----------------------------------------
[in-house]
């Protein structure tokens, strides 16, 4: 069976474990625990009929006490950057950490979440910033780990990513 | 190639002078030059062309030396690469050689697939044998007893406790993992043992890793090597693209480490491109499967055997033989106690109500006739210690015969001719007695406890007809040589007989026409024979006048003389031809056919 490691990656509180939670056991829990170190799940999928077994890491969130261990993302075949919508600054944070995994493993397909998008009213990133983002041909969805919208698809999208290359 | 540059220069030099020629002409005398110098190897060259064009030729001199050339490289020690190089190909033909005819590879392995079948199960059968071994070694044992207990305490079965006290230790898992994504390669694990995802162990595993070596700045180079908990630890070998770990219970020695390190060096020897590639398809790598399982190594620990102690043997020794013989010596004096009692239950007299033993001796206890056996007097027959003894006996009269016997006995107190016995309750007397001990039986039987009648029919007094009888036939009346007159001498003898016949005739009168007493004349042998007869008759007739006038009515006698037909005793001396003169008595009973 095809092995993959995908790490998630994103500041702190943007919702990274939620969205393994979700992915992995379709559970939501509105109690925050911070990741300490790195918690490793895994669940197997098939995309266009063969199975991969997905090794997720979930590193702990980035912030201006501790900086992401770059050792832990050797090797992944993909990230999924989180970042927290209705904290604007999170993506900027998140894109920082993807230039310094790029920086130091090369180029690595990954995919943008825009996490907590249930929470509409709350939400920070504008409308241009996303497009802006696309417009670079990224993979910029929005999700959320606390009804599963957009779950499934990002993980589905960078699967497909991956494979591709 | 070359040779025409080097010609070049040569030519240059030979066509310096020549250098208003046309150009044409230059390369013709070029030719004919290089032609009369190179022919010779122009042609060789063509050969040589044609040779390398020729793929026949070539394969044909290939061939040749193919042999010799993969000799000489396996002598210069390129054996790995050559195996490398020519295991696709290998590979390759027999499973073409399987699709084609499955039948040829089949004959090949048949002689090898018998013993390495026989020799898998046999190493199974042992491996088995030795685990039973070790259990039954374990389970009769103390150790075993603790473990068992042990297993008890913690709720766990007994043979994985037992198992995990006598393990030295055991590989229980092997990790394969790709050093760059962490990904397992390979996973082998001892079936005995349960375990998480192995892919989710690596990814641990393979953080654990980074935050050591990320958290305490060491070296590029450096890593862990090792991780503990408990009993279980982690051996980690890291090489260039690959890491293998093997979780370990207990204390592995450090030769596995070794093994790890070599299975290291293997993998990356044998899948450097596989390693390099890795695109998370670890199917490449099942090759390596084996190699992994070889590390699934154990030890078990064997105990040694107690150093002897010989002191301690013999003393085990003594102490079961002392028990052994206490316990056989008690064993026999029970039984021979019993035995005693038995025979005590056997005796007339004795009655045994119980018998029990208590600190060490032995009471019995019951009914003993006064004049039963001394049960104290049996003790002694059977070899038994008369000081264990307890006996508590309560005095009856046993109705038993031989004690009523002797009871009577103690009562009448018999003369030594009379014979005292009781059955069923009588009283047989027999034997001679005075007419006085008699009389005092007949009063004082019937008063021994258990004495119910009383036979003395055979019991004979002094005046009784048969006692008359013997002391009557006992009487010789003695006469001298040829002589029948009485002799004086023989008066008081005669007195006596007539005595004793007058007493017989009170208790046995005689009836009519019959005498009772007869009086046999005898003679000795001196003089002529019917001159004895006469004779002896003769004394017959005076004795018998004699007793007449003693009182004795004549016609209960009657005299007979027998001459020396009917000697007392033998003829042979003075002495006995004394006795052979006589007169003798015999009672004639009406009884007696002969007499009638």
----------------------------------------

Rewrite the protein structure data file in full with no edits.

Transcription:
[in-house]
């Protein structure tokens, strides 16, 4: 069976474990625990009929006490950057950490979440910033780990990513 | 190639002078030059062309030396690469050689697939044998007893406790993992043992890793090597693209480490491109499967055997033989106690109500006739210690015969001719007695406890007809040589007989026409024979006048003389031809056919 490691990656509180939670056991829990170190799940999928077994890491969130261990993302075949919508600054944070995994493993397909998008009213990133983002041909969805919208698809999208290359 | 540059220069030099020629002409005398110098190897060259064009030729001199050339490289020690190089190909033909005819590879392995079948199960059968071994070694044992207990305490079965006290230790898992994504390669694990995802162990595993070596700045180079908990630890070998770990219970020695390190060096020897590639398809790598399982190594620990102690043997020794013989010596004096009692239950007299033993001796206890056996007097027959003894006996009269016997006995107190016995309750007397001990039986039987009648029919007094009888036939009346007159001498003898016949005739009168007493004349042998007869008759007739006038009515006698037909005793001396003169008595009973 095809092995993959995908790490998630994103500041702190943007919702990274939620969205393994979700992915992995379709559970939501509105109690925050911070990741300490790195918690490793895994669940197997098939995309266009063969199975991969997905090794997720979930590193702990980035912030201006501790900086992401770059050792832990050797090797992944993909990230999924989180970042927290209705904290604007999170993506900027998140894109920082993807230039310094790029920086130091090369180029690595990954995919943008825009996490907590249930929470509409709350939400920070504008409308241009996303497009802006696309417009670079990224993979910029929005999700959320606390009804599963957009779950499934990002993980589905960078699967497909991956494979591709 | 070359040779025409080097010609070049040569030519240059030979066509310096020549250098208003046309150009044409230059390369013709070029030719004919290089032609009369190179022919010779122009042609060789063509050969040589044609040779390398020729793929026949070539394969044909290939061939040749193919042999010799993969000799000489396996002598210069390129054996790995050559195996490398020519295991696709290998590979390759027999499973073409399987699709084609499955039948040829089949004959090949048949002689090898018998013993390495026989020799898998046999190493199974042992491996088995030795685990039973070790259990039954374990389970009769103390150790075993603790473990068992042990297993008890913690709720766990007994043979994985037992198992995990006598393990030295055991590989229980092997990790394969790709050093760059962490990904397992390979996973082998001892079936005995349960375990998480192995892919989710690596990814641990393979953080654990980074935050050591990320958290305490060491070296590029450096890593862990090792991780503990408990009993279980982690051996980690890291090489260039690959890491293998093997979780370990207990204390592995450090030769596995070794093994790890070599299975290291293997993998990356044998899948450097596989390693390099890795695109998370670890199917490449099942090759390596084996190699992994070889590390699934154990030890078990064997105990040694107690150093002897010989002191301690013999003393085990003594102490079961002392028990052994206490316990056989008690064993026999029970039984021979019993035995005693038995025979005590056997005796007339004795009655045994119980018998029990208590600190060490032995009471019995019951009914003993006064004049039963001394049960104290049996003790002694059977070899038994008369000081264990307890006996508590309560005095009856046993109705038993031989004690009523002797009871009577103690009562009448018999003369030594009379014979005292009781059955069923009588009283047989027999034997001679005075007419006085008699009389005092007949009063004082019937008063021994258990004495119910009383036979003395055979019991004979002094005046009784048969006692008359013997002391009557006992009487010789003695006469001298040829002589029948009485002799004086023989008066008081005669007195006596007539005595004793007058007493017989009170208790046995005689009836009519019959005498009772007869009086046999005898003679000795001196003089002529019917001159004895006469004779002896003769004394017959005076004795018998004699007793007449003693009182004795004549016609209960009657005299007979027998001459020396009917000697007392033998003829042979003075002495006995004394006795052979006589007169003798015999009672004639009406009884007696002969007499009638």